These two designs showcase a social and political consciousness that past Latin American designers have stayed away from, preferring to dress the wealthy in traditionally conservative silhouettes with hefty price tags. Later, audiences get a glimpse of Gabriela Hearst’s work: an artisanal ruana — a poncho-style wrap from the Colombian Andes — done in collaboration with women-led collective Manos del Uruguay. While Hearst, who is now the creative director of Celine, has chosen to credit the artisans behind her work, many of her peers don’t. And when it comes to Latinx representation in U.S. fashion, it’s often the artisans and garment workers behind the scenes, many of whom are undocumented or from Indigenous communities, who are missing from the credits. 

Take, for example, the Carolina Herrera Resort 2020 collection by Wes Gordon, which used traditional Mexican sarapes — a blanket-like shawl originating in Mexico — as well as embroidery techniques birthed by Indigenous communities in the country, but failed to identify and credit the source of these techniques and design traditions. Titled “Latin Holiday,” the collection was even criticized by Mexico’s secretary of culture through a letter in El País that asked the house to credit their people.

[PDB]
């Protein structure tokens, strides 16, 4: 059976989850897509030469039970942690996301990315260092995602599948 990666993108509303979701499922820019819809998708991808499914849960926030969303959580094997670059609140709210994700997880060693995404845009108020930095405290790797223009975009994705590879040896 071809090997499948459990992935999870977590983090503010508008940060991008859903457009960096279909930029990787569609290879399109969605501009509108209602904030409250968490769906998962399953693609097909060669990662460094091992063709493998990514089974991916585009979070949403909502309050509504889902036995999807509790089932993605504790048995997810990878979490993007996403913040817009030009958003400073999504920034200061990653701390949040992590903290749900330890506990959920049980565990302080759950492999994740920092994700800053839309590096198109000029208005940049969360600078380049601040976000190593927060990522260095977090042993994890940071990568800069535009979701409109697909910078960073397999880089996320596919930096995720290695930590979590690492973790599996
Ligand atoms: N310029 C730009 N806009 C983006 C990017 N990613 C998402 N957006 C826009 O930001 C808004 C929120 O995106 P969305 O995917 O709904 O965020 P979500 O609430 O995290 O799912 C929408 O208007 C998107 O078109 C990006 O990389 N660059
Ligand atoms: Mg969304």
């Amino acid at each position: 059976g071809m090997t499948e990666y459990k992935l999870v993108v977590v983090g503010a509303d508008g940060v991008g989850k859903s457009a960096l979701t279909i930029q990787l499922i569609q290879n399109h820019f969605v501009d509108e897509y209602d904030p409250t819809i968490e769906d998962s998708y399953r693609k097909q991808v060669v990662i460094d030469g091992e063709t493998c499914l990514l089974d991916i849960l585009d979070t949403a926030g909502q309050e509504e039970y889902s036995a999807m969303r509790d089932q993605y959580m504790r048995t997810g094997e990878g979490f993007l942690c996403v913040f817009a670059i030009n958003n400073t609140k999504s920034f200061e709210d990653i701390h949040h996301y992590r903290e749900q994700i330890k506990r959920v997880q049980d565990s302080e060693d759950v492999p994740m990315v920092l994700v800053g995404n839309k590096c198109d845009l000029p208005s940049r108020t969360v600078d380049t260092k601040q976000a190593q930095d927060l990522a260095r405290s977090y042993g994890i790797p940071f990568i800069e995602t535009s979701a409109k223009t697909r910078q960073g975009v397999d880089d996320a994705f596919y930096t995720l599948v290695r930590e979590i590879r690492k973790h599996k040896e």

But, the Costume Institute’s Bolton made the choice to include and credit the Manos del Uruguay dress. He also opted to highlight the countries of origin of immigrant designers. This exhibit was one of the first times I saw Herrera labeled as Venezuelan and Toledo as Cuban. This tiny detail makes all the difference. Latinx representation is not perfect, but it still matters to understand where we come from, who we are, and who is still missing from the great Latin American quilt — and to know that even while rolling our R’s, or lacking family connections, a career in American fashion is possible.